Thanks for going to the trouble of setting up all the backing tracks with the different tempos and keys. Like a metronome with music. Great idea! A much more enjoyable and useful way to learn. BTW, I'm still waiting for the next Pro Tools article in your home recording series. I found those articles very helpful as a novice trying to figure it all out. But, then, the articles just stopped. Will they ever resume? Jason Mounce had some good articles as well and his articles just stopped coming as well. Did Pro Tools politely tell you to cease and desist or was there some other reason why the articles all of a sudden stopped?

Chris.LiepeChris.Liepe replied on March 22nd, 2011

You are welcome! We haven't forgotten about the recording stuff. There is actually a video series scheduled that will be dealing with mic and recording techniques. Good to know that you enjoyed the Pro Tools specific stuff though. I had taken a break from that series while the transition was happening from Pro Tools 8 to 9 because I didn't want to write anything that would be out-dated or 'wrong' once everyone switched to 9. Maybe it's time for another one soon!

krazyfngazkrazyfngaz replied on March 22nd, 2011

Great lesson.....please slow down though, this lesson alone will take me 2 months to get down

Chris.LiepeChris.Liepe replied on March 22nd, 2011

There is a lot to work on here! Not every lesson in this series will have this much to play and learn. Take it slow, make these sequences part of your daily practice and you'll be amazed at how quickly they come. Also, you won't have to "get these down" before moving on to the next lesson. You can be working on refining your technique and understanding as you are moving forward in the series. Thanks for all the great Q&A ??'s too!! It's been fun having you in the sessions!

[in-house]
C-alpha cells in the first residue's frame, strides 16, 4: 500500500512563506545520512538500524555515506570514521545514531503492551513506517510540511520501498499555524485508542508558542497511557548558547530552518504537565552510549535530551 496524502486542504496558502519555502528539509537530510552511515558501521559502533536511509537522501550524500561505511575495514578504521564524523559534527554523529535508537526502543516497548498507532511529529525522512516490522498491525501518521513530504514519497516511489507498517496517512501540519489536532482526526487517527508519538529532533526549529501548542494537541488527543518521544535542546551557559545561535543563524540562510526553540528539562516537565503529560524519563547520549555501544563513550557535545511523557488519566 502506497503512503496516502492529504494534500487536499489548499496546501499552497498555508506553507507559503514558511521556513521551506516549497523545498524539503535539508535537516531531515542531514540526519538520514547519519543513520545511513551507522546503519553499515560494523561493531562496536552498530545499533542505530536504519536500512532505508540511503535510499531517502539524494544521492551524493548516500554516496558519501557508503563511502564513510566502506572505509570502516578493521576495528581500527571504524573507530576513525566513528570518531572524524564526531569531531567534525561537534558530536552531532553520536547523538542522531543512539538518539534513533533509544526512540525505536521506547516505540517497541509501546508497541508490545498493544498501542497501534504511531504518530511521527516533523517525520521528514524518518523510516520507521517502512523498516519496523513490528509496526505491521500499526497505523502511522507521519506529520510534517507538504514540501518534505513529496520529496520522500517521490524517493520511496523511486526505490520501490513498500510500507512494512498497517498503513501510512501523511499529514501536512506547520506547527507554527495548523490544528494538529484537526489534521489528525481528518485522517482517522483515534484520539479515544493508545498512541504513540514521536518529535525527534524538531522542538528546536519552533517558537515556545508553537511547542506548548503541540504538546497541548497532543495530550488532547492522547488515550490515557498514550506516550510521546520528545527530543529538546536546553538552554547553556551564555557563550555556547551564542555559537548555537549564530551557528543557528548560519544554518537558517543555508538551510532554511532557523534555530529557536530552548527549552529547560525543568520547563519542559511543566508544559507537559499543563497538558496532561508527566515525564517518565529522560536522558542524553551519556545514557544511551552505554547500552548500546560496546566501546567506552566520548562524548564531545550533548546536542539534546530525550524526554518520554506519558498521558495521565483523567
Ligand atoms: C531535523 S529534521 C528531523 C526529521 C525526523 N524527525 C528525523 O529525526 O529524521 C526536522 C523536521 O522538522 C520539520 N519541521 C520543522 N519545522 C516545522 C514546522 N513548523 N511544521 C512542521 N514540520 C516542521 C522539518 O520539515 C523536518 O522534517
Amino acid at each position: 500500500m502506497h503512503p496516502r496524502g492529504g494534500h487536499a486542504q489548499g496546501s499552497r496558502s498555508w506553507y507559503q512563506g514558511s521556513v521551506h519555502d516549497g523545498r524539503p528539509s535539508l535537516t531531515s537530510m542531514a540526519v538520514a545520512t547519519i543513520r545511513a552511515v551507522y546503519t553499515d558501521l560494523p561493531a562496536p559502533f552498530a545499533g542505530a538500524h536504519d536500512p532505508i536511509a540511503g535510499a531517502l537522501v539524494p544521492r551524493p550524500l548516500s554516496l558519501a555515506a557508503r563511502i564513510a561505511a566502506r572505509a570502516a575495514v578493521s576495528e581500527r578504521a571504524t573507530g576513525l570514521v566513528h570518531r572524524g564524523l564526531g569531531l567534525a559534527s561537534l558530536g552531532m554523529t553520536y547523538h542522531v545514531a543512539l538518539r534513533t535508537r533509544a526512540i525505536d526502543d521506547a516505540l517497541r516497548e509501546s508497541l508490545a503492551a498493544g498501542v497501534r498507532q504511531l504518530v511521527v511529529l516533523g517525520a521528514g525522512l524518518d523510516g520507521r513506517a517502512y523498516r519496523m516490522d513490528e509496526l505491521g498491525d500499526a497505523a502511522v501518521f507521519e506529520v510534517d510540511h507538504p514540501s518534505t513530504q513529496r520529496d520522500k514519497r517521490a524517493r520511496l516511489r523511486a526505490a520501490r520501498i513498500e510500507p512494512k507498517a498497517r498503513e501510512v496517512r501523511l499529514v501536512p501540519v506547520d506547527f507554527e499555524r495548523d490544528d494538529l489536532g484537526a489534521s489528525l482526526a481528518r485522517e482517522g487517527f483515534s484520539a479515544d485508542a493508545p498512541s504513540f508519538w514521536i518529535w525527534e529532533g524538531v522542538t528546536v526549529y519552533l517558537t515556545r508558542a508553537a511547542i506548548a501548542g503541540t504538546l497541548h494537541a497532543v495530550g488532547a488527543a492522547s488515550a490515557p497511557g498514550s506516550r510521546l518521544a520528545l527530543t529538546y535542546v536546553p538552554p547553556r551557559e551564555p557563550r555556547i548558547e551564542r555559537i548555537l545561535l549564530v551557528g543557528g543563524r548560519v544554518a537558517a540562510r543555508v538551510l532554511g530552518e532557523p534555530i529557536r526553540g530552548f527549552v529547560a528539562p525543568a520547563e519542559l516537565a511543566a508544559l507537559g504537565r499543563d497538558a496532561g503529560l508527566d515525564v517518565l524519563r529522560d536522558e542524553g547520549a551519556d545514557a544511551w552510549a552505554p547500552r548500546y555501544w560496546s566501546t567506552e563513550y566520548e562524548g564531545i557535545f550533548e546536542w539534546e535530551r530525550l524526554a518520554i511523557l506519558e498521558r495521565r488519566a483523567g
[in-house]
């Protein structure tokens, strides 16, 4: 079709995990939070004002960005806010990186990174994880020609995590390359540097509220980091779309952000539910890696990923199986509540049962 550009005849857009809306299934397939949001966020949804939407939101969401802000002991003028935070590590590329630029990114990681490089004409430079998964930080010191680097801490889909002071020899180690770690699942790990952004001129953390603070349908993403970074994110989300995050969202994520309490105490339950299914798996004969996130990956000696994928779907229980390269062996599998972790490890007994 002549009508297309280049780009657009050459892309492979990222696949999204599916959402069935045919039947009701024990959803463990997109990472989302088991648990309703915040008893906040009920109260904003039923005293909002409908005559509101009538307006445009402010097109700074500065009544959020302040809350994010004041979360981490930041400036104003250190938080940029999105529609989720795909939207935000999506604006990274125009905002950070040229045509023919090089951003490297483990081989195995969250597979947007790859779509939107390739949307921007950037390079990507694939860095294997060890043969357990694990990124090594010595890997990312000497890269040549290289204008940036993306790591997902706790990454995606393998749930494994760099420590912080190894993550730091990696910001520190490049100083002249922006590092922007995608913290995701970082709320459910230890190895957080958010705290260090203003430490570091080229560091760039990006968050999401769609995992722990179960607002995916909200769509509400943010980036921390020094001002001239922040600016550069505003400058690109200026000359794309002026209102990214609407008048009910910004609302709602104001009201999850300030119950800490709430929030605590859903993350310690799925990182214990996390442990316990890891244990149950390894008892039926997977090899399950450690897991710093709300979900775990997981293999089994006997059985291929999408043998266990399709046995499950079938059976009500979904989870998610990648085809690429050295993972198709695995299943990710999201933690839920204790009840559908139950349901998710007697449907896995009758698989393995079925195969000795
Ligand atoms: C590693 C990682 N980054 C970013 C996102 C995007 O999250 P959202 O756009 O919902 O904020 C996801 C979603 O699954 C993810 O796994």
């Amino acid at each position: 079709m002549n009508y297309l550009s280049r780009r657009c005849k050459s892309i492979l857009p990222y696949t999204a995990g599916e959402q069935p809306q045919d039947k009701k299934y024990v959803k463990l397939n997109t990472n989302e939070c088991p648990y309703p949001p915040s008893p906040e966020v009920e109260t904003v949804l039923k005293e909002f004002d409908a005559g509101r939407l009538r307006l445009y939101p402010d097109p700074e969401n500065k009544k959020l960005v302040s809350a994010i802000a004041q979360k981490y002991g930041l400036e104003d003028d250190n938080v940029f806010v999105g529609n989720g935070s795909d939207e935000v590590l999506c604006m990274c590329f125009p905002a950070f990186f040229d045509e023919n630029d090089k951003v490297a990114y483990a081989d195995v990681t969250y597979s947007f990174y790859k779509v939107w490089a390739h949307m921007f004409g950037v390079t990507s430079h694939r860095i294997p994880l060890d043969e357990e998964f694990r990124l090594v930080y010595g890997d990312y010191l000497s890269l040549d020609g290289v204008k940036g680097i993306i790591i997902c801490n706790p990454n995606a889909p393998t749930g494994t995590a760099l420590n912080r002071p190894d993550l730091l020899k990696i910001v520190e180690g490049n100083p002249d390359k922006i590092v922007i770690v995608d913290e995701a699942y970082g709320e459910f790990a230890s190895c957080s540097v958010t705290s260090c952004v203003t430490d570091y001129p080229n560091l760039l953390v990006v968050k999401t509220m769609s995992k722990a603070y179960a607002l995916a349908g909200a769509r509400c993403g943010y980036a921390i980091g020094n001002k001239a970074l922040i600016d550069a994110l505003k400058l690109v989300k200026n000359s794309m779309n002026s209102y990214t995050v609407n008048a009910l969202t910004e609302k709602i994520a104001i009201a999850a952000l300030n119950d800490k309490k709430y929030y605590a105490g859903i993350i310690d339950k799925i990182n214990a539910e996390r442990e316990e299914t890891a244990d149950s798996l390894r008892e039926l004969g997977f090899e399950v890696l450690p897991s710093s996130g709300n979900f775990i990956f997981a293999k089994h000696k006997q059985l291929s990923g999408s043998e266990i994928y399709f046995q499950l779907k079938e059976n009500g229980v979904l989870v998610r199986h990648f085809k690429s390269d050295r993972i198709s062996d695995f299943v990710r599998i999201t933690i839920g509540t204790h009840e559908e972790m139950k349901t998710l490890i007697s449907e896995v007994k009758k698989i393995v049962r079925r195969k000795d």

tammy7689tammy7689 replied on March 21st, 2011

great first lesson chris!!!!.......i love the way you teach.....really looking forward to this series

Rock Guitar with Chris Liepe

Found in our Beginner Lesson Sets

Instrumental Rock carries with it many creative aspects both in writing and playing. By the end of this series, Chris will have covered almost everything you will need to know to create and play your very own melodic instrumental rock piece, with emotion!



Lesson 1

Rock Essentials Introduction

Chris Liepe introduces his Phase 2 Rock Essentials lesson series. By highlighting specific instrumental rock styles and techniques, Chris will help you become a more melodically creative player.

Length: 3:57 Difficulty: 1.0 Members Only
Lesson 2

3 on a String Scales

Chris Liepe starts off his Rock Essentials series with a lesson on 3 on a string scales. Utilizing 3, 4, and 6 note sequencing, Chris begins to dive into instrumental rock style phrasing and provides several...

Length: 37:00 Difficulty: 3.5 Members Only
Lesson 3

Pentatonic Scales, Sequencing, and Lick Ideas

Chris introduces the pentatonic scales as well as some of their basic applications.

Length: 19:35 Difficulty: 2.5 Members Only
Lesson 4

Chord Numbering

Chris Liepe takes some time to explain chord numbering. Understanding how chords are built will only help in your overall knowledge of the guitar.

Length: 16:25 Difficulty: 2.5 Members Only
Lesson 5

The CAGED System

Chris breaks down the CAGED system and its chord chemistry. He covers both major and minor chord forms.

Length: 35:06 Difficulty: 3.5 Members Only
Lesson 6

Sweep Picking

Chris digs into the sweep picking technique. He uses the C, A, and E forms introduced in the previous lesson to help with finger synchronization.

Length: 27:15 Difficulty: 3.0 Members Only
Lesson 7

Introduction to Modes